Parallel Love: The Story of a Band Called Luxury is basically an infomercial for Luxury, a mid-’90s Georgia rock band that briefly flirted with wider success before its members’ lives took a different turn. Documentaries like Parallel Love usually exist for enthusiasts and bandmates to ask the question: Why didn’t this band break it through to the mainstream? There are plenty of documentaries of this sort; what makes Luxury an interesting subject, though, is that three of the band’s four main members went on to become Orthodox clergymen. There’s no question that the band members haven’t lost sleep over the question such documentaries asked; they moved on to different lives and passions while the music has remained a part of them where it fits. And they’re pretty honest about it. Far from hagiography by a bunch of almost-beens, Parallel Love is a somewhat sparse but frequently frank look at what it means to practice art without the pressure of commercial success attached.
That’s not to say there isn’t a fair bit of “good old days” talk by a few of the participants. Luxury’s music, which can be easily found on Spotify, was unique to the scene in Toccoa, Georgia, where they were all attending the local Christian college (if one could call even it a scene without Luxury). They opened the main venue themselves. The band featured Glenn Black on drums, Chris Foley on bass, and brothers Jamey and Lee Bozeman on guitar and vocals, respectively. All four participate in the documentary and discuss their lives and how the band came to be. All but Black are now clergymen.
Most interesting is Lee, whose lead vocals can be described as a mix of Morrissey and early Thom Yorke. Despite being on a Christian label, Luxury’s music most emulates the Smiths. Lee is spoken of highly by fans in the documentary, but today eschews his earlier performances; he comes across as deeply humble about them. In most other documentaries, the frontman usually seems like the person most interested in getting the band back together (and Luxury is currently back together, having released a new album in 2015). Here, Lee seems content to live a quiet life as a clergyman in South Texas.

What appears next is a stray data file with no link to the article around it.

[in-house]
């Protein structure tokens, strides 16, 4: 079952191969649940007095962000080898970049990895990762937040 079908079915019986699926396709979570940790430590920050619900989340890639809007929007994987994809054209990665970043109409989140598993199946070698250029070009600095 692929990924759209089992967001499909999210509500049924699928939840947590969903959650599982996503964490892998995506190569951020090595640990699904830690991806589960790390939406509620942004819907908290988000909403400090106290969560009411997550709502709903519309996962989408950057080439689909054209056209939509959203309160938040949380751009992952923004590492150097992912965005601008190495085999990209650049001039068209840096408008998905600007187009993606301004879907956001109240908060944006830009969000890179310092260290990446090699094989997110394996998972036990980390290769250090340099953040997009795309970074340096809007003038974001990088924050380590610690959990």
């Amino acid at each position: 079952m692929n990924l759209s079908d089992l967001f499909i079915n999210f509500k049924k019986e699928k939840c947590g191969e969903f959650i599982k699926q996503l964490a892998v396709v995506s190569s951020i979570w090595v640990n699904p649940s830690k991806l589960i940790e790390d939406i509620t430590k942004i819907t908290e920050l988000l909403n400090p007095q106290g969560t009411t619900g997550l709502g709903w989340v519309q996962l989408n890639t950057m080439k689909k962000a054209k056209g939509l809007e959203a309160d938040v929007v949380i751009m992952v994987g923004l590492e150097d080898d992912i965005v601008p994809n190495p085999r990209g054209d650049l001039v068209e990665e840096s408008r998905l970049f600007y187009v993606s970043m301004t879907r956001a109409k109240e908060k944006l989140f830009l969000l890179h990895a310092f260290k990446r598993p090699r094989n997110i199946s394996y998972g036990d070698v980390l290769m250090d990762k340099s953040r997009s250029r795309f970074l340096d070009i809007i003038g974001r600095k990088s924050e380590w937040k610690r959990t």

What set Luxury’s members down the path to quieter lives was a cataclysmic car accident during the 1995 tour promoting their first album, Amazing and Thank You. They had played at a show in Illinois and were heading home when their tour bus crashed, rolling over and putting several of them in serious condition. The accident is heavily detailed here, and none of the members are sparing in their description of how it has affected them throughout the years.
Although Luxury went on to release several albums, none of the members chose to make playing shows and recording music the primary part of their life. Instead, they’ve found new outlets for their primary vocations. A few of them compare their life in the clergy to being a touring musician or performer. Practicing art in any form is difficult to do for a living. Few manage to make that jump. Documentaries often focus on those who didn’t and postulate alternate pasts when a band or artist or filmmaker simply made that one last leap. Parallel Love is unique in that it covers a group of men for whom success in their art hasn’t been a goal for decades. They’ve found satisfying lives while making art in their spare time. It’s a much more realistic retrospective that venerates the great work they did without turning into a group of middle-aged men wondering what could have been. It feels thoughtful and true.